NACCRRA Releases Promoting Healthy Practices in Child Care Centers

September 21, 2011
Report

Survey findings demonstrate the important role of child care centers in
national childhood obesity prevention efforts

Arlington, VA – The National Association of Child Care Resource & Referral Agencies (NACCRRA) today released a new report, Promoting Healthy Practices in Child Care Centers. The report highlights the role of Child Care Resource and Referral agencies (CCR&Rs) in promoting healthy practices in child care and includes information on trends and needs within communities based on CCR&R work with child care providers. Based on a survey of local CCR&Rs, the report focuses on the core goals of the Administration’s Let’s Move! Child Care initiative: increase physical activity, limit screen time, serve healthy foods, reduce sugary beverages and support parents’ choices about infant feeding.

NACCRRA surveyed CCR&Rs in 113 communities in 29 states about the most common health promotion practices in local child care centers, training needs of child care providers and the funding outlook for health-related programs.

 “Child Care Resource and Referral agencies play a unique role in reaching the nation’s providers and helping to achieve our goal of reducing the childhood obesity epidemic, “said Linda K. Smith, NACCRRA Executive Director. “With more than 11 million children under age 5 in child care each week, it is critical that child care providers have the tools and resources they need to help put children on the right path to a healthy future during their earliest years of development,” said Smith.

The CCR&Rs surveyed reported that they offer a wide range of health-related training for local child care providers, including nutrition and physical activity strategies supported by the Let’s Move! Child Care initiative. However, they also point out some challenges and barriers for communities seeking to increase healthy behaviors in child care settings. Many CCR&Rs reported that there is no financial support for local health-related trainings for child care providers or they anticipate a decrease in funding for health and nutrition programs.

Overall, the survey findings highlight the need to devote more attention and resources to professional development in promoting healthy practices among early childhood workers.

NACCRRA recommends the following actions to further the work of Let’s Move! Child Care:

  1. Increase awareness among parents of the importance of the first five years in developing healthy habits to last a lifetime.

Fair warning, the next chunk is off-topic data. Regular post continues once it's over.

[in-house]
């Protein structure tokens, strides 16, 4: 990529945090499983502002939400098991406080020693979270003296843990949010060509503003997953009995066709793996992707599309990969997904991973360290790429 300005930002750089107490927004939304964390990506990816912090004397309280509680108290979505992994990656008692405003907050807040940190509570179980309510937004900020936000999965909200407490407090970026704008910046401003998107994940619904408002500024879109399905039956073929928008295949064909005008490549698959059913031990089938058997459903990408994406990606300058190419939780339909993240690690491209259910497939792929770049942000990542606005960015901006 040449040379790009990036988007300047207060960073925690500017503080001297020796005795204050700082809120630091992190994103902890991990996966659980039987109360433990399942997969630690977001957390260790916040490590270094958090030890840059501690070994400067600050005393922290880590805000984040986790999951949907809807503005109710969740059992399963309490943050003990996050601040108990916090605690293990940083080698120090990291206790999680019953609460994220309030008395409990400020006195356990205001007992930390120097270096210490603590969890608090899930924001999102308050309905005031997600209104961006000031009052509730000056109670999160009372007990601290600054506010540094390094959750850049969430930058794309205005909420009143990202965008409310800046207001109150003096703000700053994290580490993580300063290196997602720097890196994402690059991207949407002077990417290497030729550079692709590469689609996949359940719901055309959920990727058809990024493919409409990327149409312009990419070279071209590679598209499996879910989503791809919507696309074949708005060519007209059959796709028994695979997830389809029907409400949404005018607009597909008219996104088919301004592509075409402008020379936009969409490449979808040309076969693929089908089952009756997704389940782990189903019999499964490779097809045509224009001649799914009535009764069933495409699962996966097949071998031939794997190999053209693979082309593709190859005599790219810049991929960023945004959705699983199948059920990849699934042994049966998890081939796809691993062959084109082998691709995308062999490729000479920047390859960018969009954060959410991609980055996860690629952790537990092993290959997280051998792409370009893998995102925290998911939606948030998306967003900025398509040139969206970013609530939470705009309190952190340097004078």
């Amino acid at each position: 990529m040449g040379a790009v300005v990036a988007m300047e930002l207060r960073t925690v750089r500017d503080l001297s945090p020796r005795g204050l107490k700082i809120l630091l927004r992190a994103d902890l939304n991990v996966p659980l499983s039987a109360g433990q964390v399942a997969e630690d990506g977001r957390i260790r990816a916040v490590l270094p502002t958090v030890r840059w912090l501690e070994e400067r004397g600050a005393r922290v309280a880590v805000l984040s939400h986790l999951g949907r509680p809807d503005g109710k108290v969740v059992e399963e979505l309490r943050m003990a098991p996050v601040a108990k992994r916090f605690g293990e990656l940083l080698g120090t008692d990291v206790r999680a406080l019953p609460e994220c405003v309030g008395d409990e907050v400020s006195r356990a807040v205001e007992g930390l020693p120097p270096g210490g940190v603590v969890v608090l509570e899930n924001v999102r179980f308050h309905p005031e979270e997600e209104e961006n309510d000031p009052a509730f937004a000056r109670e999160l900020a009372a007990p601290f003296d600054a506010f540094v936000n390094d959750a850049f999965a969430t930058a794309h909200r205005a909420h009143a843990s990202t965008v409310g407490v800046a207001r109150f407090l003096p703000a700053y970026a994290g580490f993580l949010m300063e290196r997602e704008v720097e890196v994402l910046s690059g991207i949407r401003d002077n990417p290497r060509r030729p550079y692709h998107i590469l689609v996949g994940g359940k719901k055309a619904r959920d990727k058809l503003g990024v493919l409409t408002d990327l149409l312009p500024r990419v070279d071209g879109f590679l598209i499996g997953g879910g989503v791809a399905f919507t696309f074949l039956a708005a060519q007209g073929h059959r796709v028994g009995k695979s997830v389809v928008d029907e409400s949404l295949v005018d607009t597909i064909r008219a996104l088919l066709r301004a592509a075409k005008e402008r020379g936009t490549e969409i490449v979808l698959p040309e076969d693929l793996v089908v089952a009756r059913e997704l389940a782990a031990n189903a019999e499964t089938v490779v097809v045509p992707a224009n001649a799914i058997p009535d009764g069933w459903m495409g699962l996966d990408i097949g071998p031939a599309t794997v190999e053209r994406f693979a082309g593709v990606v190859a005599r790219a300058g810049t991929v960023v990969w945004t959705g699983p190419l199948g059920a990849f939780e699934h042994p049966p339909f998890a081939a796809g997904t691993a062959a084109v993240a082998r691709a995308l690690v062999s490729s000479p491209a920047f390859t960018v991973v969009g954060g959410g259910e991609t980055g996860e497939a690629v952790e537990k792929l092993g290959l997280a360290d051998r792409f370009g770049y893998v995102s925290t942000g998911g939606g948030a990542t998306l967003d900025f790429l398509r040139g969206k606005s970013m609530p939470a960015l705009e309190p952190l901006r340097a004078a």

2. Increase awareness among child care providers of the critical role they play in promoting healthy habits among children participating in their programs and among parents utilizing their programs.
  3. Find ways to increase awareness in every community for parents and providers to not only eat nutritious meals and snacks, but also to reduce screen time and increase physical activity.
  4. Increase funding for health-related professional development efforts among early childhood professionals. CCR&Rs reported that there is inadequate financial support for child care providers seeking health-related training, and that they foresee a decrease in funding for these efforts.
  5. HHS and its partners can capitalize on the key role that CCR&Rs already play as major providers of training and technical assistance to child care providers. Efforts should strengthen and support the current trainings offered by CCR&Rs in health promotion, with an increased focus on including promotion of breastfeeding among the five prevention strategies emphasized by the Let’s Move! Child Care initiative.
  6. Partners can further the Let’s Move! Child Care initiative by developing training and technical assistance resources that meet the needs of child care providers, especially in alternate modes of delivery, such as webinars, conference calls and on-site trainings and visits.
  7. HHS can work with national organizations such as NACCRRA, the Nemours Foundation, state and local CCR&Rs and others to increase outreach and marketing efforts to CCR&Rs and others in local communities to broaden familiarity with national programs and resources such as Let’s Move! Child Care.
  8. Encourage partnerships with medical professionals, child care providers, public agencies and national entities to address vital health-related issues in early childhood.

To read and download Promoting Healthy Practices in Child Care Centers, click here.

###

NACCRRA, the National Association of Child Care Resource & Referral Agencies, is our nation's leading voice for child care. We work with more than 600 state and local Child Care Resource and Referral agencies to ensure that families in every local community have access to high quality, affordable childcare. To achieve our mission, we lead projects that increase the quality and availability of child care professionals, undertake research, and advocate child care policies that positively impact the lives of children and families. To learn more about NACCRRA and how you can join us in ensuring access to high-quality child care for all families, visit us at www.naccrra.org.